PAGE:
BEIRUT: Ethiopian Airlines disputed Monday a statement from Lebanon’s public works minister that the investigation report into Ethiopian jet that crashed into the Mediterranean in 2010 has been finalized, and accused Lebanon of failing to provide evidence critical to the investigation.
A statement from the airline said the investigation process has reached only a technical review stage which will then be followed by an analysis stage.
“Hence, it is abundantly clear to all parties of the investigation team that it is far from being finalized. As long as the process is not completed in accordance with the agreed action plan therefore, the investigation will remain unfinished.”
Last week, Aridi held a news conference at the Rafik Hariri International Airport where he said that the report had been finalized and would be sent the U.S., France and Ethiopia for a 60-day review process. He added that if no amendments are made, the report would be made public and Lebanon could then take the necessary legal action.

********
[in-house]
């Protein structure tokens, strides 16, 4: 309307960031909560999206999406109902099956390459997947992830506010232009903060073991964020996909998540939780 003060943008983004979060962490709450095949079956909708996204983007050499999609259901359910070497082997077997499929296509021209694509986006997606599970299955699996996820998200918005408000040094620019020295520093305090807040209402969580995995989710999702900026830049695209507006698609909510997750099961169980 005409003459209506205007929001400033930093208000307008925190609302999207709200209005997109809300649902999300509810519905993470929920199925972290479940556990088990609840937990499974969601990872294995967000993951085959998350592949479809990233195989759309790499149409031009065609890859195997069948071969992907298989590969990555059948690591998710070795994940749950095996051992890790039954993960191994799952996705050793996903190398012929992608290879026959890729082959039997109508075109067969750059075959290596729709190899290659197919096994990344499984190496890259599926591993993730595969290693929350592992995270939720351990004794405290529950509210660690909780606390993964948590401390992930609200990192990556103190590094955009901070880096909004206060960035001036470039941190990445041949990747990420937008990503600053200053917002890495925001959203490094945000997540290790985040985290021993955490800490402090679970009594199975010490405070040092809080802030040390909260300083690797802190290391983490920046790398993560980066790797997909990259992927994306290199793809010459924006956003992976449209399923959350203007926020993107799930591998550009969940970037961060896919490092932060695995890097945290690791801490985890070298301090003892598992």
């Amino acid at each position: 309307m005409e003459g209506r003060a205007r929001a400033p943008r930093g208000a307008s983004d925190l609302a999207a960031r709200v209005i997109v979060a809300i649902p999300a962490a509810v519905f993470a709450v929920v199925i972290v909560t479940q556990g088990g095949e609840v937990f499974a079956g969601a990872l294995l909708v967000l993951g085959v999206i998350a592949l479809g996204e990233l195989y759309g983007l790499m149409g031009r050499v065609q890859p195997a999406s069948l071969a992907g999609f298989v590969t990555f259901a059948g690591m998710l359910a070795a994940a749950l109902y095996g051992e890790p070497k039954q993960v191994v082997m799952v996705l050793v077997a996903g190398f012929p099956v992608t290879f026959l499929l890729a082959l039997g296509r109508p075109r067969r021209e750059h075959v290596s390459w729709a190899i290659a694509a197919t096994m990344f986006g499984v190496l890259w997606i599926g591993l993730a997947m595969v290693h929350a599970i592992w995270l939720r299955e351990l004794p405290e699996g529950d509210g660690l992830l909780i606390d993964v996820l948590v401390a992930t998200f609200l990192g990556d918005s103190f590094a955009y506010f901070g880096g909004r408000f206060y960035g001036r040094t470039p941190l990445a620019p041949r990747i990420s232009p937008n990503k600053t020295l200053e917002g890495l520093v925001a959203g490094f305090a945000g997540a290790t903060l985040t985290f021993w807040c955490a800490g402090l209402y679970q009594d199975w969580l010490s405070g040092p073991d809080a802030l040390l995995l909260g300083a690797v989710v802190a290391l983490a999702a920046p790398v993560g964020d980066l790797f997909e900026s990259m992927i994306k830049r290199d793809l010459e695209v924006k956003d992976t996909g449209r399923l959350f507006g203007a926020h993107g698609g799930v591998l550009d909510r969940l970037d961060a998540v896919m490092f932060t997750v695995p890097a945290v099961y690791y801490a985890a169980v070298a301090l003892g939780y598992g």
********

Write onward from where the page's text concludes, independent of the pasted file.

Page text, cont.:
In the statement, the airline said the Lebanese government had failed to deliver documents, evidence, and data critical to the investigation.
“Moreover, several documents, evidences, and data, which were requested to be submitted by the Lebanese authorities since the beginning of the investigation, were once again not availed for review,” the airlines said.
During his press conference last week, Aridi spoke of a meeting which took place on Aug.19 between the Ethiopian delegation and the head of the Lebanese delegation in Beirut to carry out a technical review, but said that the Ethiopian delegation had left the country without prior notice.
The airline responded to Aridi by saying that the failure of the Lebanese government to deliver necessary documents had prompted the delegation to leave to Addis Ababa.
“In the absence of such vital documents the Ethiopian delegation notified the head of the Lebanese delegation that they cannot proceed with the technical review and as a result they left for Addis Ababa,” the airline added.
The Ethiopian Airlines jet crashed into the Mediterranean less than four minutes after takeoff on Jan. 25, 2010, after performing two maneuvers ordered by Beirut’s Air Traffic Control team. All 90 people aboard were killed.
A joint investigation committee was created and managed by Lebanon’s Civil Aviation Authority to investigate the crash and was composed of Lebanese and Ethiopian representatives, along with individuals representing Boeing, the plane’s U.S. manufacturer.